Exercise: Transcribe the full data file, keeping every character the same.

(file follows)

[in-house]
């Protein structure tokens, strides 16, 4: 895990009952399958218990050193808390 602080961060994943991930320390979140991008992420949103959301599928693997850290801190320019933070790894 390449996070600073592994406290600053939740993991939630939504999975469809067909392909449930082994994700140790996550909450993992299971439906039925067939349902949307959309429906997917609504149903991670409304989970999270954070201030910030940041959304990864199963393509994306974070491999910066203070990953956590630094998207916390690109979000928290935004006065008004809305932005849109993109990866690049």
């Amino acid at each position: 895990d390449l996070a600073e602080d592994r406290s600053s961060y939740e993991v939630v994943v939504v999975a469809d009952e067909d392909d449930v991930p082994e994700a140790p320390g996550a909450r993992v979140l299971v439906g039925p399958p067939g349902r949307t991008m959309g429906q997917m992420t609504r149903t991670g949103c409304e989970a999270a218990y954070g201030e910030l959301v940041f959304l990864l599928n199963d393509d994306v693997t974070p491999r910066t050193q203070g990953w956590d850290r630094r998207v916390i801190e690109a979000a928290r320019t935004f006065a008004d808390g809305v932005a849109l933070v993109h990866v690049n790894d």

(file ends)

[in-house]
């Protein structure tokens, strides 16, 4: 895990009952399958218990050193808390 602080961060994943991930320390979140991008992420949103959301599928693997850290801190320019933070790894 390449996070600073592994406290600053939740993991939630939504999975469809067909392909449930082994994700140790996550909450993992299971439906039925067939349902949307959309429906997917609504149903991670409304989970999270954070201030910030940041959304990864199963393509994306974070491999910066203070990953956590630094998207916390690109979000928290935004006065008004809305932005849109993109990866690049």
């Amino acid at each position: 895990d390449l996070a600073e602080d592994r406290s600053s961060y939740e993991v939630v994943v939504v999975a469809d009952e067909d392909d449930v991930p082994e994700a140790p320390g996550a909450r993992v979140l299971v439906g039925p399958p067939g349902r949307t991008m959309g429906q997917m992420t609504r149903t991670g949103c409304e989970a999270a218990y954070g201030e910030l959301v940041f959304l990864l599928n199963d393509d994306v693997t974070p491999r910066t050193q203070g990953w956590d850290r630094r998207v916390i801190e690109a979000a928290r320019t935004f006065a008004d808390g809305v932005a849109l933070v993109h990866v690049n790894d």